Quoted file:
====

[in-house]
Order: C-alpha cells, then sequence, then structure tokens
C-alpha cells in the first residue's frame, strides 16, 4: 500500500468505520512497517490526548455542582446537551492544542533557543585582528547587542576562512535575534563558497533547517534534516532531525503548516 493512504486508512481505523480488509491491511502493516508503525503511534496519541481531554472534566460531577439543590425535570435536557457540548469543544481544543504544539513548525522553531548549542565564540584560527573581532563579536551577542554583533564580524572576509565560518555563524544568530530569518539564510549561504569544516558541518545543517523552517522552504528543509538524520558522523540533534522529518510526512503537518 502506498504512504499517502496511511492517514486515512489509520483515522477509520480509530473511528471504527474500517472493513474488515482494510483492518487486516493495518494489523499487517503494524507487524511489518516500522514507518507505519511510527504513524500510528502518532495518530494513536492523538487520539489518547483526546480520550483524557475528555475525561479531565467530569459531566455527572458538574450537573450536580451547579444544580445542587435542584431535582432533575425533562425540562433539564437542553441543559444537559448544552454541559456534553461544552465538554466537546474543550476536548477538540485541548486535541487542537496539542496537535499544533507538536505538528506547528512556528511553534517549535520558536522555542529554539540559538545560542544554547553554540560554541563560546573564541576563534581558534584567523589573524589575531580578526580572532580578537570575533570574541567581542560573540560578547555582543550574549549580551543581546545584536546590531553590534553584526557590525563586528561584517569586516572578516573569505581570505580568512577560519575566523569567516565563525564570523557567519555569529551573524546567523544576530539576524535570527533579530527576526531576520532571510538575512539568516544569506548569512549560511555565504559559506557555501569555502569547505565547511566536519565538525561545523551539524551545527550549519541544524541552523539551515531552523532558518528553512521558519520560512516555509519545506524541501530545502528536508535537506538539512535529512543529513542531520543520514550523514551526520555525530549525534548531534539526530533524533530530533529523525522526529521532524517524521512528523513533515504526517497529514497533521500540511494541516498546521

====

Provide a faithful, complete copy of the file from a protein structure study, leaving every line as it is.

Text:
[in-house]
Order: C-alpha cells, then sequence, then structure tokens
C-alpha cells in the first residue's frame, strides 16, 4: 500500500468505520512497517490526548455542582446537551492544542533557543585582528547587542576562512535575534563558497533547517534534516532531525503548516 493512504486508512481505523480488509491491511502493516508503525503511534496519541481531554472534566460531577439543590425535570435536557457540548469543544481544543504544539513548525522553531548549542565564540584560527573581532563579536551577542554583533564580524572576509565560518555563524544568530530569518539564510549561504569544516558541518545543517523552517522552504528543509538524520558522523540533534522529518510526512503537518 502506498504512504499517502496511511492517514486515512489509520483515522477509520480509530473511528471504527474500517472493513474488515482494510483492518487486516493495518494489523499487517503494524507487524511489518516500522514507518507505519511510527504513524500510528502518532495518530494513536492523538487520539489518547483526546480520550483524557475528555475525561479531565467530569459531566455527572458538574450537573450536580451547579444544580445542587435542584431535582432533575425533562425540562433539564437542553441543559444537559448544552454541559456534553461544552465538554466537546474543550476536548477538540485541548486535541487542537496539542496537535499544533507538536505538528506547528512556528511553534517549535520558536522555542529554539540559538545560542544554547553554540560554541563560546573564541576563534581558534584567523589573524589575531580578526580572532580578537570575533570574541567581542560573540560578547555582543550574549549580551543581546545584536546590531553590534553584526557590525563586528561584517569586516572578516573569505581570505580568512577560519575566523569567516565563525564570523557567519555569529551573524546567523544576530539576524535570527533579530527576526531576520532571510538575512539568516544569506548569512549560511555565504559559506557555501569555502569547505565547511566536519565538525561545523551539524551545527550549519541544524541552523539551515531552523532558518528553512521558519520560512516555509519545506524541501530545502528536508535537506538539512535529512543529513542531520543520514550523514551526520555525530549525534548531534539526530533524533530530533529523525522526529521532524517524521512528523513533515504526517497529514497533521500540511494541516498546521